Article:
As TU continues to adopt new “green” energy policies that promote conservation and awareness, the Department of Mechanical Engineering has begun offering a course completely devoted to the study and business of energy sustainability.
Assistant Professor of Mechanical Engineering Todd Otanicar introduced the class three years ago to present students with the many energy options that are not based on fossil fuels.
“We try to make it more than just an overview class,” Otanicar said. “We focus on electricity generation vs. transportation fuels and cover solar, wind, nuclear, thermal, electric and hydro power.”
A small class size and casual learning environment encourage students to ask questions and participate in engaging discussions about energy trends. Otanicar said the goal is to teach students a fresh perspective on what they know about sustainable energy and provide a fundamental science and engineering understanding of the industry.
“We discuss what each method means, what its system looks like, the materials used and its advantages and disadvantages,” he said. “Then we’ll study the detailed science background of how it works.”
The course is the only one of its kind on TU’s campus to feature a hands-on technical aspect of sustainability. Students demonstrate technology and conduct experiments such as upcycling an old television lens by transforming it into a solar concentrator that absorbs sunlight.
“The class is another tool for their toolbox,” Otanicar said. “It teaches them the much broader social and environmental implications that we easily lose sight of as engineers.”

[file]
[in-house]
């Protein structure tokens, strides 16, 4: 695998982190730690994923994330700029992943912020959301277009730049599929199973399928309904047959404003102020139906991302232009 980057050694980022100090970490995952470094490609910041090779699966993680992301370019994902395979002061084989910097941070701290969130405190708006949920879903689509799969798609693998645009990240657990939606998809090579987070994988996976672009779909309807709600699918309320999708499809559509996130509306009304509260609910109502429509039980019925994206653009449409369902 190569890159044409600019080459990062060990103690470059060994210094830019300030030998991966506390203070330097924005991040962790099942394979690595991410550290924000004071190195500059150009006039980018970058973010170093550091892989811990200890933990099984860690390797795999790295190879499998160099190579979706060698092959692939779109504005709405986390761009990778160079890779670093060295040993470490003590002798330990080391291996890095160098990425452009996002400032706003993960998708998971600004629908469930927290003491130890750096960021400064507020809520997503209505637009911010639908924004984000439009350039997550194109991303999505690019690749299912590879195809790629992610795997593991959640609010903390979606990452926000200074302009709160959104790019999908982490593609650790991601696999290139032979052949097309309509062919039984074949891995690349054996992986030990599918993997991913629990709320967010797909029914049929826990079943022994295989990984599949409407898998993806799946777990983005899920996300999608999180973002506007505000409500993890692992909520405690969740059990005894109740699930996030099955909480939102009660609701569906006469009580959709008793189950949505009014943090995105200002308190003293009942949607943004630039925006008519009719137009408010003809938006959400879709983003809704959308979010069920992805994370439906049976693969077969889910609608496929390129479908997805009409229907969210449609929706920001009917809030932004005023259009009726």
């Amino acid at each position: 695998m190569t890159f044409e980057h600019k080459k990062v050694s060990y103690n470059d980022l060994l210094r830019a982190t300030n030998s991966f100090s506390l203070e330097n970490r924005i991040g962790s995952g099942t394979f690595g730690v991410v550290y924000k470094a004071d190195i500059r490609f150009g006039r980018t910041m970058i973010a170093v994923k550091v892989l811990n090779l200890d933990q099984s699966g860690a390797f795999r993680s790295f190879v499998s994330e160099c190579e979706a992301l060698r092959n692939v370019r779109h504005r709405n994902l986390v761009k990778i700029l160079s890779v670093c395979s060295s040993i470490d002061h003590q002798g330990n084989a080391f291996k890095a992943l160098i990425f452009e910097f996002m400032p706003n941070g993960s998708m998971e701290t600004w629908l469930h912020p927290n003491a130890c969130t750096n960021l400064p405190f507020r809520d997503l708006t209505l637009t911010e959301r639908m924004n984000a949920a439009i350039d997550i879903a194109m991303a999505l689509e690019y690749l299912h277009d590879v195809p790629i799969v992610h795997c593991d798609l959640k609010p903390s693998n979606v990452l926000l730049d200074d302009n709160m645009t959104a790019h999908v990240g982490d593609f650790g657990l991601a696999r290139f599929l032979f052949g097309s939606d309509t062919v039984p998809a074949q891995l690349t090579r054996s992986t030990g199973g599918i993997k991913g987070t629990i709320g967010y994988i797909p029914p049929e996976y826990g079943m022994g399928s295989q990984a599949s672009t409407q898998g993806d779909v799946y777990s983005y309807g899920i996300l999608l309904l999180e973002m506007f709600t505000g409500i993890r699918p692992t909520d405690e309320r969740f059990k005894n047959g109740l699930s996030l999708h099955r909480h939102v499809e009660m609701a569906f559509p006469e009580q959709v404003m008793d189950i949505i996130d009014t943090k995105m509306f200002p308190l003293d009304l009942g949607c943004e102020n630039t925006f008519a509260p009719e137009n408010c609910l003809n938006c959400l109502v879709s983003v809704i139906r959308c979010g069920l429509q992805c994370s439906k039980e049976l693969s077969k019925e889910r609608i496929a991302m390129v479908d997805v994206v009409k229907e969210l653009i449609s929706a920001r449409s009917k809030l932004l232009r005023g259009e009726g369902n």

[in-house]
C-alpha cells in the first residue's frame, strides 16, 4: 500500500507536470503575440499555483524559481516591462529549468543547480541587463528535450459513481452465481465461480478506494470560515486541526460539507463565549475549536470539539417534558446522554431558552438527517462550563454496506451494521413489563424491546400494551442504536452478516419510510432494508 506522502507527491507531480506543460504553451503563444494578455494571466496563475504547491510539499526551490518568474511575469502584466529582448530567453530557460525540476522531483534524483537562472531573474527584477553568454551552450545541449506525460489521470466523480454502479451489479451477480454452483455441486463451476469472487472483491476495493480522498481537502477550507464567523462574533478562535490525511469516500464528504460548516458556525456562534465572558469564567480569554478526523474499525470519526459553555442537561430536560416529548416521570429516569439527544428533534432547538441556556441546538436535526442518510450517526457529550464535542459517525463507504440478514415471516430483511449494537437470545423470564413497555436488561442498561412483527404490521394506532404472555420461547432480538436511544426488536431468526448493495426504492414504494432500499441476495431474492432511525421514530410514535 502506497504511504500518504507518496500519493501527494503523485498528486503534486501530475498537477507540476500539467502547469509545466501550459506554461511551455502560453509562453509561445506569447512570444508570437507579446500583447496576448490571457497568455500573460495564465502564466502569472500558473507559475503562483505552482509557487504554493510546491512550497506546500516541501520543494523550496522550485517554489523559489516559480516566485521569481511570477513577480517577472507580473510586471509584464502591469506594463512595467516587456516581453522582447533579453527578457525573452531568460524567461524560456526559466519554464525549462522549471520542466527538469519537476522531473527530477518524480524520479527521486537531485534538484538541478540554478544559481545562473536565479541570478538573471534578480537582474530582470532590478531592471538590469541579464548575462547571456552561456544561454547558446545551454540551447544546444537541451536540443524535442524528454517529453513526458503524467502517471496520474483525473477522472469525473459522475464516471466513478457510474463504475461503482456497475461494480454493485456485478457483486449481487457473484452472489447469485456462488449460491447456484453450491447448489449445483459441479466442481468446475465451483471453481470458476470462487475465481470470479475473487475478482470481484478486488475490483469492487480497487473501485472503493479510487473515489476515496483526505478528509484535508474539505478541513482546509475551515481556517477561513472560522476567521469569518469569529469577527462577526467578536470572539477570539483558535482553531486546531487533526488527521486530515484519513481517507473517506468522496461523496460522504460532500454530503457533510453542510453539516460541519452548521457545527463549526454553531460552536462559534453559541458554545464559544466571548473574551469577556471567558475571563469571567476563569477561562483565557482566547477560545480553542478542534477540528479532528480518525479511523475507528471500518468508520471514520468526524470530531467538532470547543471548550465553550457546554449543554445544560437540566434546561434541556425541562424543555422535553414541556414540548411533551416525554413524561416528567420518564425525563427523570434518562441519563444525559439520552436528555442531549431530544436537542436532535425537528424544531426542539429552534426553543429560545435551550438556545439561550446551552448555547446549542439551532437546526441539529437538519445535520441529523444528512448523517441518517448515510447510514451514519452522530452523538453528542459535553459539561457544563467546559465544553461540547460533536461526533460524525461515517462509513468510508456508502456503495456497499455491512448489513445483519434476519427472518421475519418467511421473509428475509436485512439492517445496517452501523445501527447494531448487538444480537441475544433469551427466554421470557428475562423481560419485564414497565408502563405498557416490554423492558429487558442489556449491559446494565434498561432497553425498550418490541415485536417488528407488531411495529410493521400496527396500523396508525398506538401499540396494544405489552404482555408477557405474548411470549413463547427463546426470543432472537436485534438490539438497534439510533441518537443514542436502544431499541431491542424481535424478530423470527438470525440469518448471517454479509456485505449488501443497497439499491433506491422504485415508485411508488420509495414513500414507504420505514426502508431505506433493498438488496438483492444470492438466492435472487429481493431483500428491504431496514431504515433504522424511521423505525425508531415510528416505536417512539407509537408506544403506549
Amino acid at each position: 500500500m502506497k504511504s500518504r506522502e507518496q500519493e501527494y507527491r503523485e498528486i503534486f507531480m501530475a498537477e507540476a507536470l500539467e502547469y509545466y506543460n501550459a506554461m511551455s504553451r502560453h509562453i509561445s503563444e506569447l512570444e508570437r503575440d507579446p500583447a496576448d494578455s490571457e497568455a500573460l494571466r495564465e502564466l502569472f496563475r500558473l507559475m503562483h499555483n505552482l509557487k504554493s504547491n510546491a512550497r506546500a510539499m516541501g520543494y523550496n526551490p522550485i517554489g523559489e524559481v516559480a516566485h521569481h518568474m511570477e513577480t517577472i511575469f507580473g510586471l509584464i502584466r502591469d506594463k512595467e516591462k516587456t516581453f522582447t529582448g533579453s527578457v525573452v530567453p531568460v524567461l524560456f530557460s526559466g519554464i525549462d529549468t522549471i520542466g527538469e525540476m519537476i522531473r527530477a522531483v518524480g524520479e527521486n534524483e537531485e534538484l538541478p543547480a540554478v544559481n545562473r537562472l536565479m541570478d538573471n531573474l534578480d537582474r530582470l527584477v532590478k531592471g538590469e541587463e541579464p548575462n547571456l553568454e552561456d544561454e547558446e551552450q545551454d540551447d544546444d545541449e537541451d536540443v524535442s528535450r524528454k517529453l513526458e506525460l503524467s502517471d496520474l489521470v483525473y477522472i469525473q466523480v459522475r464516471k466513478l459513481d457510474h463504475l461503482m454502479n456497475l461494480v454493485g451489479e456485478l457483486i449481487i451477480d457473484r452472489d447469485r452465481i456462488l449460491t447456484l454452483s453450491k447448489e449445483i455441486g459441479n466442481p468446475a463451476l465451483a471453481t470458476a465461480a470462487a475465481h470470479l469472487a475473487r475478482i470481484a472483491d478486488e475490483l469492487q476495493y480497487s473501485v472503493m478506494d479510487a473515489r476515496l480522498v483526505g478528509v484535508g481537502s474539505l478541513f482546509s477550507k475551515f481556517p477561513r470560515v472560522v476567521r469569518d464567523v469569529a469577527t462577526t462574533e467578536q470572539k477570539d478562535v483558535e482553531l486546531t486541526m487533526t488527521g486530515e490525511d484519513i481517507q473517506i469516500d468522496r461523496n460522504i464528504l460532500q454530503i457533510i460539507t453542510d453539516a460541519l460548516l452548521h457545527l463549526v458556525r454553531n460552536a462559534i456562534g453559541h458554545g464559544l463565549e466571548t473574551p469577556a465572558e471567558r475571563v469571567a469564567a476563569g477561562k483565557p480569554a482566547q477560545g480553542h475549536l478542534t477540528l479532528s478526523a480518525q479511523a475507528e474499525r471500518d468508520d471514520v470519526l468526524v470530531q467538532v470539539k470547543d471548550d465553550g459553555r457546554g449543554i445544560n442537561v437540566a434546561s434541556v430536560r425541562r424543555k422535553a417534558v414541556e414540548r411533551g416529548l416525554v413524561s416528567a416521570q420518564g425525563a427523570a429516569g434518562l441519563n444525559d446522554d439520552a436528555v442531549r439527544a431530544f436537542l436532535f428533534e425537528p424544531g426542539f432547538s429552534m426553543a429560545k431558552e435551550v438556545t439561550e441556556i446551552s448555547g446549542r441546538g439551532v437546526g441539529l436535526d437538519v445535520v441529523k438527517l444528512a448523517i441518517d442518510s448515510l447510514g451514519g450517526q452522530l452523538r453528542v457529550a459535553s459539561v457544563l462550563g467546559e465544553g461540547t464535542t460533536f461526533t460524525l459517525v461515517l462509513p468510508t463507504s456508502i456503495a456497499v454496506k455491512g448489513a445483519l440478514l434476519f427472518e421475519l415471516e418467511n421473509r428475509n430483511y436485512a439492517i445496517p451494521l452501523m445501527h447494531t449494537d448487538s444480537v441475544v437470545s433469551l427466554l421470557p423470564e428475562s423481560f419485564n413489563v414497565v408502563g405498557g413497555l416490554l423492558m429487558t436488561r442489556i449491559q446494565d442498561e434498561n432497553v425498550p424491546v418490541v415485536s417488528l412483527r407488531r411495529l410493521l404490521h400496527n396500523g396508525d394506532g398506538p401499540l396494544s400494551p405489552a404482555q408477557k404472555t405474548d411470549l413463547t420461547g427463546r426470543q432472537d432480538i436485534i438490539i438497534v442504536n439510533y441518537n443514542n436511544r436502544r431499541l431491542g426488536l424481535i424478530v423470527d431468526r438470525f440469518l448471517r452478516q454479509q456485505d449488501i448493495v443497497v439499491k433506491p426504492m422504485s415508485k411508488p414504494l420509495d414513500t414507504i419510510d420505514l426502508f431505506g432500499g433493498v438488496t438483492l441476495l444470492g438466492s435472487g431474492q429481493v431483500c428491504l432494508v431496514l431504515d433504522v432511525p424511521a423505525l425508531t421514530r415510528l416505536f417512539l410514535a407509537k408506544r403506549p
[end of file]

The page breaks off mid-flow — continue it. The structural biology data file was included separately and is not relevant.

Students are challenged to consider economic and environmental constraints when determining cost factors and how alternative energy sources will affect the power grid. Otanicar’s lectures cover topics such as climate change and the economics of renewable energy. Students give presentations on the pros and cons of the Keystone Pipeline, fracking and the Environmental Protection Agency’s Clean Power Plan.
“There are some good debates, and it’s a lot of fun to teach,” he said. “Students learn it’s not just about answering the question ‘can you make it work?’ but will people accept it?”
Last fall, mechanical engineering senior Brendan Phillips developed an interest in how energy is harvested through nuclear fission and fusion. He values what he learned along with the economic viability of sustainable energy in the future.
“If we take time to learn more about these subjects and research new methods, the technology will improve,” Phillips said. “We’ll get closer to becoming a society completely dependent on cheap, environmentally friendly sustainable energy.”